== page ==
I was honored to say a few words about Universal Companies’ sustainability initiatives at the 4th Annual Green Spa Network Fall Congress. My hope is our efforts will inspire other companies to find their green path.
My motivation for “greening” Universal was a 2007 Fast Company article where the author referred to the “Eco-Innovation Revolution.” The premise was simple: capitalism got us into this mess; therefore, capitalism is the most effective way to get us out of it.
The author predicted that small innovative entrepreneurial businesses would find the upside to addressing global concerns, and that these companies would not only make a positive impact on our environment, but also on our economy. I began envisioning how I wanted to conduct Universal in the future.
I was inspired by business heroes like the late Ray Anderson, founder of Interface, the world’s largest producer of contract commercial carpet. He proved beyond any doubt that what was good for the environment was also good for the financial growth of his company. Interface’s conservation efforts resulted in a 45% reduction in use of fossil fuels. The water used in the manufacturing process was cut to 1/3 of the traditional amount. Amazingly, sales rose almost 50%!
My first initiative was to put a sergeant in charge of our program who would protect us from the possibility of green-washing. Someone so passionate about doing it right and so devoted to sustainability that there would never be a shadow of a doubt that our company would set a high standard for others to follow. That person was Lisa Sykes–an organic gardener, vegetarian cook, and long-time ‘tree-hugger’.
We then created the Green Team, a group of 15 volunteers who were assigned to “wage a war on waste.” In addition to implementing numerous effective recycling programs within our offices and educational programs for recycling at home, they provided the details regarding a cardboard baler for our warehouse, showing a Return on Investment within 12 months, and allowing us to recycle and sell thousands of pounds of waste.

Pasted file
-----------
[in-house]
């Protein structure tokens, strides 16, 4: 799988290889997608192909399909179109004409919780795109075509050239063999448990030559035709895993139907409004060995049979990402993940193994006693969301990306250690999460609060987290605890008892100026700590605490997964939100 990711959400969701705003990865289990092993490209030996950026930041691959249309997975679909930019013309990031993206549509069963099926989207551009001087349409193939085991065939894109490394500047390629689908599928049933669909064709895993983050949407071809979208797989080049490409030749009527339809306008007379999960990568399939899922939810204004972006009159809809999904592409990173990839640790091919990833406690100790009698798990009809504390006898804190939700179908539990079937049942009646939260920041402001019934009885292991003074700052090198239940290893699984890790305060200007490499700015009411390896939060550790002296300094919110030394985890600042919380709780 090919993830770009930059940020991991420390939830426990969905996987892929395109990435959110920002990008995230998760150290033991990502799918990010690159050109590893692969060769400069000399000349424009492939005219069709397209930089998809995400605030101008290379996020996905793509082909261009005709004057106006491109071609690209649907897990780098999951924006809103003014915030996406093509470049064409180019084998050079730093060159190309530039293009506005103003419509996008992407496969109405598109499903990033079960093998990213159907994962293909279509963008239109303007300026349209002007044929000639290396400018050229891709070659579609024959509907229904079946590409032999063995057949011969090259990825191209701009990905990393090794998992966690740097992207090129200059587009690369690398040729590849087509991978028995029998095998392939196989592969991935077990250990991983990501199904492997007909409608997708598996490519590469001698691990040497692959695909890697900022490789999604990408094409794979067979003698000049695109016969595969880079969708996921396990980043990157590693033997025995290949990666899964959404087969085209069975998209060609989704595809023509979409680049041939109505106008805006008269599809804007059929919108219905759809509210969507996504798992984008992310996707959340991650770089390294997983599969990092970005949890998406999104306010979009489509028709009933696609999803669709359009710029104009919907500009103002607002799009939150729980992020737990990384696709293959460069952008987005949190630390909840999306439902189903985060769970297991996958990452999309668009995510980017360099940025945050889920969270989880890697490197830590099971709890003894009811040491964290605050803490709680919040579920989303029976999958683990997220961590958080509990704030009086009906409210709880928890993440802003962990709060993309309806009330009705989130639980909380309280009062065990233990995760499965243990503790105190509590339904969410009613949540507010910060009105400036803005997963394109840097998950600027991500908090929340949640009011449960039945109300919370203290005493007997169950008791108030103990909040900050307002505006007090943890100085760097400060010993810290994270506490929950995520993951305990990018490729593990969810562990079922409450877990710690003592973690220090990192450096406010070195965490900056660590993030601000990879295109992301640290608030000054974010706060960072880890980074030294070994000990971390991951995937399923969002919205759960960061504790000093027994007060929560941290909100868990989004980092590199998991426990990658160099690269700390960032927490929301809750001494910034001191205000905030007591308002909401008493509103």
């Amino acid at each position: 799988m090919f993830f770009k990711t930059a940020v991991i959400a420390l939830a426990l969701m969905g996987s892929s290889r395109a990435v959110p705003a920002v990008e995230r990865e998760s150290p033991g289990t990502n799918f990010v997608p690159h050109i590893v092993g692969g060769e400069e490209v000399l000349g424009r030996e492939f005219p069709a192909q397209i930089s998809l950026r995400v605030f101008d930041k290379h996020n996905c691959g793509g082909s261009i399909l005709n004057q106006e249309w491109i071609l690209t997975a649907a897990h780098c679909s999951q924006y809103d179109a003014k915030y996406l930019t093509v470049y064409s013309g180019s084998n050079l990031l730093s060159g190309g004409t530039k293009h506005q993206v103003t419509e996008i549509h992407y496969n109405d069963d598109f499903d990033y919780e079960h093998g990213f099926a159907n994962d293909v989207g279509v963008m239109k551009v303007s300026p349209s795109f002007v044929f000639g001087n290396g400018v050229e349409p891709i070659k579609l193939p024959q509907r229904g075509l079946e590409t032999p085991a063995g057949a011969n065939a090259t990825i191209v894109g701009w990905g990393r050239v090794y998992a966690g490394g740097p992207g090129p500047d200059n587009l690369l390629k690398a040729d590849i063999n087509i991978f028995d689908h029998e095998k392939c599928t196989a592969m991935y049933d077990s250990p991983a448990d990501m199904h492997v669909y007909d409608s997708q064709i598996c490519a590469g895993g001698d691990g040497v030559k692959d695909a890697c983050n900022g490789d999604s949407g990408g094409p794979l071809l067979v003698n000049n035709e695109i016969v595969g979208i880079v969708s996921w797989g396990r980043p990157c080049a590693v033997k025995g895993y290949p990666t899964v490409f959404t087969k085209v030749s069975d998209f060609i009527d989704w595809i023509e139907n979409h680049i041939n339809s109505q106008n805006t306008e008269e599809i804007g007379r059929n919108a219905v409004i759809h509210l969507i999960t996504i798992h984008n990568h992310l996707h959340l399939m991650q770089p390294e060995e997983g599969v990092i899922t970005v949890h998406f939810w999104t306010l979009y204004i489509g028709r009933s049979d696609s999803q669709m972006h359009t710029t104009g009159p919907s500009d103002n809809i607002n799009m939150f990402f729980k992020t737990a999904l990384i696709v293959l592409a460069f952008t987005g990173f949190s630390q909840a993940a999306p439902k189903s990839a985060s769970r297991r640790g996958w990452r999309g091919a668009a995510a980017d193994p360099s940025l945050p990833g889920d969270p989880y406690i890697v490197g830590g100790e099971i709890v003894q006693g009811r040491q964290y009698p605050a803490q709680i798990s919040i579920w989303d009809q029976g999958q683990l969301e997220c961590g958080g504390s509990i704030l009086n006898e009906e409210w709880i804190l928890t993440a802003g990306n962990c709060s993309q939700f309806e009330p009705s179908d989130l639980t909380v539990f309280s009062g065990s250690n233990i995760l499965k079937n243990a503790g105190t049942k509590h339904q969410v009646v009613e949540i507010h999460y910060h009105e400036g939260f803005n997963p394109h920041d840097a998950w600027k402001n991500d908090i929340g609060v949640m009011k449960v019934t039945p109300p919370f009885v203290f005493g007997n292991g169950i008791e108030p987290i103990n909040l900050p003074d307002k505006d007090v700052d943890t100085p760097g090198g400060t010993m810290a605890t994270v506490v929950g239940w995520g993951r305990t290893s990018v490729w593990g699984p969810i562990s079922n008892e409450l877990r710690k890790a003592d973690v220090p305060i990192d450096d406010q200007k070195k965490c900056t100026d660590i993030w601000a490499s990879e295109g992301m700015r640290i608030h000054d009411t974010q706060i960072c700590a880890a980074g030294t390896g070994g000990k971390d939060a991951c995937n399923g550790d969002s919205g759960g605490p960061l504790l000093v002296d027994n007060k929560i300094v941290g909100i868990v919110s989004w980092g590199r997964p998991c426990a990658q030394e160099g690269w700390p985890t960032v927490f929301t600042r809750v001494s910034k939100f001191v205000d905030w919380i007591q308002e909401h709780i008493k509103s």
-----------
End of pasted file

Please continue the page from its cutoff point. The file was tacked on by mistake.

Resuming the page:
The second area of influence that we knew we had is with the over 5,000 products we sell in our catalog. Even though Universal is not a manufacturer, its leverage with its vendors is strong. We knew that if we could set strict criteria for our earth-friendlier products, our 300+ vendors would feel the need to apply higher environmental standards to their manufacturing practices and merchandise.
In our 2008 catalog, we made “green” the primary theme and highlighted the products and manufacturers that held up to Lisa’s scrutiny.
Finally, the third and largest area of influence we had, was to reach the 28,000 spa professionals who purchase regularly from Universal Companies. As always, our most successful campaigns were when we helped our customers with a business solution. Education was our focus, showing our customers that the LOHAS demographic was exactly the same as the spa-goer, and to reach and retain this market segment, establishing eco-friendlier standards was not just the right thing to do, but the necessary thing to do to grow their businesses.
Throughout the past 4 years, even in spite of the recession, the brands that have experienced the most growth at Universal Companies (many with double digit growth), have been our green, natural brands. The vendors who stepped up to the challenge, and the spas that made sustainability part of their business plan, are making money – even in a tough economy.
Sometimes inspiration begins with a bright, quick spark. But I’ve learned that the subsequent changes it encourages do not happen instantly. They require careful calculated steps over time to produce strong, steady results.
If any of you are uncertain about whether or not one person can truly make a difference, just find your inspiration, look for your heroes and emulate what they have done. And then use your network and area of influence. You just might be surprised to see what happens!